History of the Chaîne des Rôtisseurs

The Chaîne des Rôtisseurs is an international gastronomic society founded in Paris in 1950. It is devoted to promoting fine dining and preserving the friendship and pleasures of the table.

The Chaîne is originally based on the traditions and practices of the old French royal guild of goose roasters or “Les Oyers”. The written history of the guild of goose roasters has been traced back to the year 1248. At that time King Louis IX, later to be Saint Louis assigned the provost of Paris with the task of bringing order into the organization of trades and guilds, developing young apprentices and improving the technical knowledge of guild members. He gathered together the charters of more than 100 of these trades, among them the goose roasters.

Over the years, the activities and privileges of the goose roasters guild were extended to preparing and selling all kinds of meat, including poultry and venison. In 1509, some new statuses were introduced and the name of the guild was changed to “Rôtisseurs”. In 1610, the guild was granted a royal charter and its own coat of arms, which consist of two crossed turning spits and four larding needles, surrounded by flames of the hearth on a shield.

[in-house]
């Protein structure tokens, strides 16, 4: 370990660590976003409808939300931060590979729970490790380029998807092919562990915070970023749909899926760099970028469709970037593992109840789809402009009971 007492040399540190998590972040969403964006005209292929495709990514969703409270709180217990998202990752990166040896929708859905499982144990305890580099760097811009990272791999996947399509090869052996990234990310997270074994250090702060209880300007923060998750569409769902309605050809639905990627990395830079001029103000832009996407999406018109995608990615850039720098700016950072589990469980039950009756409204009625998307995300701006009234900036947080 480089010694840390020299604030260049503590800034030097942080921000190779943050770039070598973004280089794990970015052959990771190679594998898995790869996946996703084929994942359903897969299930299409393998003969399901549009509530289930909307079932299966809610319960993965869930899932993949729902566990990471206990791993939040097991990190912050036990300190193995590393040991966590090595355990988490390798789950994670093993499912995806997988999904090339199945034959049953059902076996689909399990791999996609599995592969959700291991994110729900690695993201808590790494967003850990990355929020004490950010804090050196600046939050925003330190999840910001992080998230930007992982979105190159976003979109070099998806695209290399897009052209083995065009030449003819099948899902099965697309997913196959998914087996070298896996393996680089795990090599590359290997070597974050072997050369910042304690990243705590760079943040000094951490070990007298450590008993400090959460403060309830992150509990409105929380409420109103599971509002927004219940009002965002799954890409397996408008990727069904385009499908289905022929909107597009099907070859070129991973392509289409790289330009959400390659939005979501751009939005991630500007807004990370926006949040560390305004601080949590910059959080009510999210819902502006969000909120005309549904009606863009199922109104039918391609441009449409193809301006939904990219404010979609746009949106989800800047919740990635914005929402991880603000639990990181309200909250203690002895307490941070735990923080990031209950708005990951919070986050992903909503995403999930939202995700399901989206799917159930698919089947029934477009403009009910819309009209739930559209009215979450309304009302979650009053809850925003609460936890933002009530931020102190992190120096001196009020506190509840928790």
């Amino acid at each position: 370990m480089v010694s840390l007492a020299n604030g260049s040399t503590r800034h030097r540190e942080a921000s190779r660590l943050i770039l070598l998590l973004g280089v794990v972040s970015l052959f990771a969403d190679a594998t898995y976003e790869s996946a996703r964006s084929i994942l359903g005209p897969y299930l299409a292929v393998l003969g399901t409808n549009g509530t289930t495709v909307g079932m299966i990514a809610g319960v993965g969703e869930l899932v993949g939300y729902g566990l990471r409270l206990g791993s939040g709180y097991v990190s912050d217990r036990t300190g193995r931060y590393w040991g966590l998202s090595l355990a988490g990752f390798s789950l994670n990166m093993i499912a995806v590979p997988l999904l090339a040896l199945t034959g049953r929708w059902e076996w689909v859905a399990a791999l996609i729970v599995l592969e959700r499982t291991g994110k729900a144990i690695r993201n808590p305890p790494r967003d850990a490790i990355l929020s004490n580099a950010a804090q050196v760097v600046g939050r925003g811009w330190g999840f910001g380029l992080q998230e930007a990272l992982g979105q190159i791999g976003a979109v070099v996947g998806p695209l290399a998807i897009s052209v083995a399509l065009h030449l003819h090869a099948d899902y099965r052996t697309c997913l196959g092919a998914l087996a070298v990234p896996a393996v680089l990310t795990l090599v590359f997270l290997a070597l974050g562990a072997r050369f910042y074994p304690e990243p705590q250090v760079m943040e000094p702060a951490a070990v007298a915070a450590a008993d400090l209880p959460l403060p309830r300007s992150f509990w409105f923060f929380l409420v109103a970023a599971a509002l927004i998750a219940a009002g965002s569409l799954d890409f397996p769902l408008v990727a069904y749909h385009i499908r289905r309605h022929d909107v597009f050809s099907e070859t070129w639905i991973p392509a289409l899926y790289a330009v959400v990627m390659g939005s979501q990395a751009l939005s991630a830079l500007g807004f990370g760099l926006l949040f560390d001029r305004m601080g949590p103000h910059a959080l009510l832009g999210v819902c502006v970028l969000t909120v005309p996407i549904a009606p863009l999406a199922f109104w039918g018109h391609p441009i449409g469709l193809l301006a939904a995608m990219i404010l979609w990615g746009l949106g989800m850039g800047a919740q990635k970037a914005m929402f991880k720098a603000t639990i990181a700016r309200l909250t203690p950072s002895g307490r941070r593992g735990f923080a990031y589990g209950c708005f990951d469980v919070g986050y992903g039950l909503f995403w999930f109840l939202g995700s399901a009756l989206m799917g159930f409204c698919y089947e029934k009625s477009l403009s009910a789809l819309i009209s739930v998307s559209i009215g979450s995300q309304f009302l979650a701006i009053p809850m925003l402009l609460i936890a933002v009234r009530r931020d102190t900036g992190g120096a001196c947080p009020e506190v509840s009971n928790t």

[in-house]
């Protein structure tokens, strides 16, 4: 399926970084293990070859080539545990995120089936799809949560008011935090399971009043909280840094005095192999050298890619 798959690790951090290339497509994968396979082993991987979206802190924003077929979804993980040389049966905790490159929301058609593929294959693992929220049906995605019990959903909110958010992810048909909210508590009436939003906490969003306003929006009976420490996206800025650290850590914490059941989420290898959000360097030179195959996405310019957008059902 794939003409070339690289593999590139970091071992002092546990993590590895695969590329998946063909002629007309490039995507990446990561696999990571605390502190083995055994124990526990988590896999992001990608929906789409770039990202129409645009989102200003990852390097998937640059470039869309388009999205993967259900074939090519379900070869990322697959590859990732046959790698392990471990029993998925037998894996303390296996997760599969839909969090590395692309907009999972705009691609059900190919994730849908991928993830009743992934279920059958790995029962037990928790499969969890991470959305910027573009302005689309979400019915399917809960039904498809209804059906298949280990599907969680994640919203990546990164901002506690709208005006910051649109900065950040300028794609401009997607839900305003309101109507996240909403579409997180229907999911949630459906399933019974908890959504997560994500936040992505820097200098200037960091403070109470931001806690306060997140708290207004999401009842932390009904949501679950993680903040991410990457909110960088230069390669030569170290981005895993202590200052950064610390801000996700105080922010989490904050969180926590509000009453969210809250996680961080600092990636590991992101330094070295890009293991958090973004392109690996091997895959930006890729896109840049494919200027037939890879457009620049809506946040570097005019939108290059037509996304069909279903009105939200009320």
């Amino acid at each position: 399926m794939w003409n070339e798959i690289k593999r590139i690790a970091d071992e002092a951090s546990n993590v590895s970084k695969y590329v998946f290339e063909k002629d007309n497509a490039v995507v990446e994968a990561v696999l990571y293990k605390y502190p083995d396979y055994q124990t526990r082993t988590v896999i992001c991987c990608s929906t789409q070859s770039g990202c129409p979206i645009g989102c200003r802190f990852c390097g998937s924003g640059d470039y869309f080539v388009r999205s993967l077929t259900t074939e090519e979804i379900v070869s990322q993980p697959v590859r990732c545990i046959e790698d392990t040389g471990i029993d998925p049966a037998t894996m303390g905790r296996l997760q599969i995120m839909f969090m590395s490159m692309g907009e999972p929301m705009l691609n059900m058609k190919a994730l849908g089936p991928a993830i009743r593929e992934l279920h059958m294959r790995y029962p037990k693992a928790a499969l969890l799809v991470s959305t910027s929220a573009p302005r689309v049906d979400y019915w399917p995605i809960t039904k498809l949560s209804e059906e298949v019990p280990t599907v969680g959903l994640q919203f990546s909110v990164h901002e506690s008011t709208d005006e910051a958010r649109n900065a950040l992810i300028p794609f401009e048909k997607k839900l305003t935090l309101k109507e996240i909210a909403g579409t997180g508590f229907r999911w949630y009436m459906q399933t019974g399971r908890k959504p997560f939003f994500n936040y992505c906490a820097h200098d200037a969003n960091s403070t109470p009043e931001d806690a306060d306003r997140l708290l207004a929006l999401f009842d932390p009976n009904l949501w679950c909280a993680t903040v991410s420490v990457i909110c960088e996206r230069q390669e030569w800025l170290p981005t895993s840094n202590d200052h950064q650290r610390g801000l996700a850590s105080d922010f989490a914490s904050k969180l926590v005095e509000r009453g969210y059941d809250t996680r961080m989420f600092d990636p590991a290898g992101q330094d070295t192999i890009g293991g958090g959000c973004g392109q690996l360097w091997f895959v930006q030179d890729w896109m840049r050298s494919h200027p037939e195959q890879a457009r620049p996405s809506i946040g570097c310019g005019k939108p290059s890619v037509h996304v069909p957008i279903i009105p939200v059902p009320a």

For over four centuries the Confrérie or Brotherhood of the Roasters cultivated and developed culinary art and high standards of professionalism and quality standards befitting the splendor of the “Royal Table”, until the guild system was disbanded in 1793 during the French revolution.

The Rôtisseurs were almost forgotten until 1950 when Dr. Auguste Becart, Jean Valby and Prince Curnonsky (elected Prince of Gastronomes), together with chefs Louis Giraudon and Marcel Dorin resurrected the Society and created La Confrérie de la Chaîne des Rôtisseurs. A new logo was created by using the former historic shield in the centre, encircled with fleur-de-lis and two chains, between which the new name of the Society and the foundation dates of 1248 and 1950 were written. The inner chain represents the professional members; the outer chain the non-professional members and the bond, which unites all of the members.

Since its rebirth, the society has grown dramatically, spreading its influence and presence, with approximately 25 thousand professional and non-professional members in some 80 countries around the world.

The membership of the Chaîne offers the opportunity for new members to meet people who share a common interest in fine dining and good fellowship.

The International Head Quarters (Siège Mondial) remains in Paris where the society was founded and at present the Chaîne des Rôtisseurs is still based on the traditions and practices of the ancient French brotherhood, but in a truly international and contemporary context.



Chaîne des Rôtisseurs - International and National Offices